Catholic Culture Resources
Catholic Culture Resources

Catholic Recipe: Oatcakes


  • 1 1/2 cups oatmeal
  • 1 Tablespoon fat, melted (bacon or chicken in original recipe, but lard or butter can work)
  • 1/4 teaspoon salt
  • 1/8 teaspoon baking soda
  • Hot water
  • More dry oatmeal


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While other countries have become known for bread baked in loaves, in ovens, or for dough fried in deep fat, the typical Scottish bread originated as a bannock, a round flat cake, baked on a "girdle" or griddle. Later, the bannocks and scones were "finished," or baked entirely, in the oven.

Although the words are frequently interchangeable, and have many local variations, bannock, usually means a large, round, dinner-plate-sized scone or cake. When the bannock is cut into "farls" or wedges, and these triangles are baked individually, they are referred to as scones, as are the smaller round cut, or dropped varieties. And please remember that the word scone is pronounced to rhyme with "gone," not "bone"!

Oatcakes are difficult for a novice to make perfectly in Scotland, and exceedingly more difficult for Americans to make thousands of miles away from the proper atmosphere. Our oatmeal is wrong, our stoves are wrong, our very stirring spoons and rolling pins are wrong. Who of us owns a spurge, a bannock-stick, a spathe, or a banna-rack? Still, with all these handicaps, we can still gallantly fashion a reasonable facsimile of a genuine oatcake, which may not look quite the way it should, but will taste pretty good, anyway!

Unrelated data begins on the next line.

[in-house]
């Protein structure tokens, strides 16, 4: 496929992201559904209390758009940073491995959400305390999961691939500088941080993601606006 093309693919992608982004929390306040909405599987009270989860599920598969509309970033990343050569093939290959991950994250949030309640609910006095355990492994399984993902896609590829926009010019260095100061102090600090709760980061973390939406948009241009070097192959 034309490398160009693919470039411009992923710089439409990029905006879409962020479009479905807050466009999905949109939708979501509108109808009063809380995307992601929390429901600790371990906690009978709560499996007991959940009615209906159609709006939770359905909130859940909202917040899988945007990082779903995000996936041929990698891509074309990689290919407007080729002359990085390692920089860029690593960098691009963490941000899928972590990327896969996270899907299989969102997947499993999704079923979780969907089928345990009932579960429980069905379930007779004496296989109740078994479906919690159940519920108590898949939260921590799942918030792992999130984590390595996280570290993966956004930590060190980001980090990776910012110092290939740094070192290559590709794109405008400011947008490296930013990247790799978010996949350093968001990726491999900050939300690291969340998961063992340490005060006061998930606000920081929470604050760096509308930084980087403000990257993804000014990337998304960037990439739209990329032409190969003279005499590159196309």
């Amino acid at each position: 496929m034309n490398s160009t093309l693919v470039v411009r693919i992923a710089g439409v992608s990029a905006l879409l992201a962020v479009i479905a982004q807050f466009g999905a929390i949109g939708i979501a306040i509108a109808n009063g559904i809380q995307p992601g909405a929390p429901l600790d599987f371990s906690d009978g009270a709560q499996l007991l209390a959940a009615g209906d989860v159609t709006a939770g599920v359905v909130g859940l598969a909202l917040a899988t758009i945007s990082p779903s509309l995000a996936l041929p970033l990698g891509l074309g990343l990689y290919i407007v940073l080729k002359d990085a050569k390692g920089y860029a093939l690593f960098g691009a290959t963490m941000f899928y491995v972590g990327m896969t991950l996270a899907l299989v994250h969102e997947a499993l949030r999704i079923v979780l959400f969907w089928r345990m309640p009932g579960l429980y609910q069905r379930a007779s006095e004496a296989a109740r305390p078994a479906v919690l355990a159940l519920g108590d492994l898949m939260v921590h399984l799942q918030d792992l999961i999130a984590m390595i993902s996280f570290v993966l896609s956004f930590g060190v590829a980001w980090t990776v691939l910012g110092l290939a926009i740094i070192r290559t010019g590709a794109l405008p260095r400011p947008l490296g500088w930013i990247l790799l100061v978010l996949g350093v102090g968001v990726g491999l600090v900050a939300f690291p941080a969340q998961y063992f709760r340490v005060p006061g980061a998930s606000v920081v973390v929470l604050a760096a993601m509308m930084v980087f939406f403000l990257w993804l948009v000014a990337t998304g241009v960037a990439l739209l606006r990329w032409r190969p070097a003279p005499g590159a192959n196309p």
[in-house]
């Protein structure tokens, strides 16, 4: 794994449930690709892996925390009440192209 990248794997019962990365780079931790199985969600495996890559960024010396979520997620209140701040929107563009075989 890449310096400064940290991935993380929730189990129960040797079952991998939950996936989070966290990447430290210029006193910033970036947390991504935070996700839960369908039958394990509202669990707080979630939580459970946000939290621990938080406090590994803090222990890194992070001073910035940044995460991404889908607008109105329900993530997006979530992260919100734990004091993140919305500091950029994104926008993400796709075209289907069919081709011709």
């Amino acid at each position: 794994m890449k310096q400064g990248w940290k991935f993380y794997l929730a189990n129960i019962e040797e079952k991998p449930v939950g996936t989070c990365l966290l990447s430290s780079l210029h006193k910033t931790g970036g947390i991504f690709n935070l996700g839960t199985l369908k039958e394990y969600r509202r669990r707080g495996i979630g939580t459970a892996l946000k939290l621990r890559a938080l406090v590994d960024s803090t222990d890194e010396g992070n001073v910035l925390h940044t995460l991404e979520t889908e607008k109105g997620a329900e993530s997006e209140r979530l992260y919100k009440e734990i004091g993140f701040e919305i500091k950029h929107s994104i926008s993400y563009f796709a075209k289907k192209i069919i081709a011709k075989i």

Use Scotch or Irish oatmeal. If you use American rolled oats, run briefly in an electric blender first.


Mix oatmeal, salt, and baking soda in a bowl. Make a well in the center of the meal, and pour in the malted fat and enough hot water to make a stiff dough. Try 1/4 cup to begin with, and add more as necessary. Turn dough out on a board well covered with dry oatmeal. Knead, and then roll out as thinly as possible. Keep adding more dry oatmeal to the board so the dough won't stick, and keep pinching the edges of the dough together where they have a tendency to split. Roll out to about 1/8 inch thickness, and then cut into "farls" (quarters) or smaller wedges.

Bake on a moderately hot griddle until the edges curl up. Then turn and finish. Or, place under the broiler to toast the soaps lightly.

If you prefer, you can bake the cakes at 350 degrees F for 20 to 30 minutes, or until they are quite dry and their edges begin to curl.

Serve hot with lots of butter and marmalade, honey, cheese, sardines, or fried herring. Then go back and make more!

Recipe Source: The Highlander's Cookbook: Recipes form Scotland by Sheila MacNiven Cameron, Gramercy Publishing Company, 1966